|کد مقاله||کد نشریه||سال انتشار||مقاله انگلیسی||ترجمه فارسی||نسخه تمام متن|
|4981087||1453371||2018||11 صفحه PDF||سفارش دهید||دانلود کنید|
- Workplace MSD and MHD risk management practices are not well-based on evidence.
- Current workplace practices fail to address MSD risk from psychosocial hazards.
- Workplaces focus on changing workers' behaviour rather than the source of the risk.
IntroductionA large body of evidence demonstrates substantial effects of work-related psychosocial hazards on risks of both musculoskeletal and mental health disorders (MSDs and MHDs), which are two of the most costly occupational health problems in many countries. This study investigated current workplace risk management practices in two industry sectors with high risk of both MSDs and MHDs and evaluated the extent to which risk from psychosocial hazards is being effectively managed.MethodNineteen, mostly large, Australian organisations were each asked to provide documentation of their relevant policies and procedures, and semi-structured interviews were conducted with 67 staff who had OHS or management roles within these organisations. Information about current workplace practices was derived from analyses of both the documentation and interview transcripts.ResultsRisk management practices addressing musculoskeletal and mental health risks in these workplaces focused predominately on changing individual behaviours through workplace training, provision of information, individual counselling, and sometimes healthy lifestyle programs. There were formal procedures to control sources of risk for workplace biomechanical hazards affecting musculoskeletal risk, but no corresponding procedures to control risk from work-related psychosocial hazards. Very few risk control actions addressed risk from psychosocial hazards at their workplace sources.Practical applicationsTo reduce the risk of both musculoskeletal and mental health disorders, existing practices need considerable expansion to address risk from all potential psychosocial hazards. Risk controls for both biomechanical and psychosocial hazards need to focus more on eliminating or reducing risk at source, in accord with the general risk management hierarchy.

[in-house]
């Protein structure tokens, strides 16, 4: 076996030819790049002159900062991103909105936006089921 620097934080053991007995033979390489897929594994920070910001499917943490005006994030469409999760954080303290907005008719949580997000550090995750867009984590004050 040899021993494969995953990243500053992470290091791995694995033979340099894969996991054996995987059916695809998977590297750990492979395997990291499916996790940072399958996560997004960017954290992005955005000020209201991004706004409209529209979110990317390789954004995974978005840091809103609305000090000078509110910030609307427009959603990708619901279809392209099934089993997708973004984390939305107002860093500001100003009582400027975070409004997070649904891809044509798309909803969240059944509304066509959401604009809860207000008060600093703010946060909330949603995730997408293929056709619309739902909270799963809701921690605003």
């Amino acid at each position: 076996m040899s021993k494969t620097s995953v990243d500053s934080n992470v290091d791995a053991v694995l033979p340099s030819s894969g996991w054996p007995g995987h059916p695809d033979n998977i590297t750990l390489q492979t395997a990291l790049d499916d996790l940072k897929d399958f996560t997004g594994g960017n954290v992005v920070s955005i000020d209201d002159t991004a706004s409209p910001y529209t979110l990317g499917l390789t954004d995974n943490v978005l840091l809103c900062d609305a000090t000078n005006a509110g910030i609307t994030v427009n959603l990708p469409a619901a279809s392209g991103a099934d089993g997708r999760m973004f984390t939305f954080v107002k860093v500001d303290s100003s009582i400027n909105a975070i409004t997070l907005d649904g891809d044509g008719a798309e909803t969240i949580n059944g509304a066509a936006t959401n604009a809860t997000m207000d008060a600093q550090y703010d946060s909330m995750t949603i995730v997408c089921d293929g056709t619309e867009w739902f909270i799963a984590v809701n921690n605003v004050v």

Journal: Safety Science - Volume 101, January 2018, Pages 220-230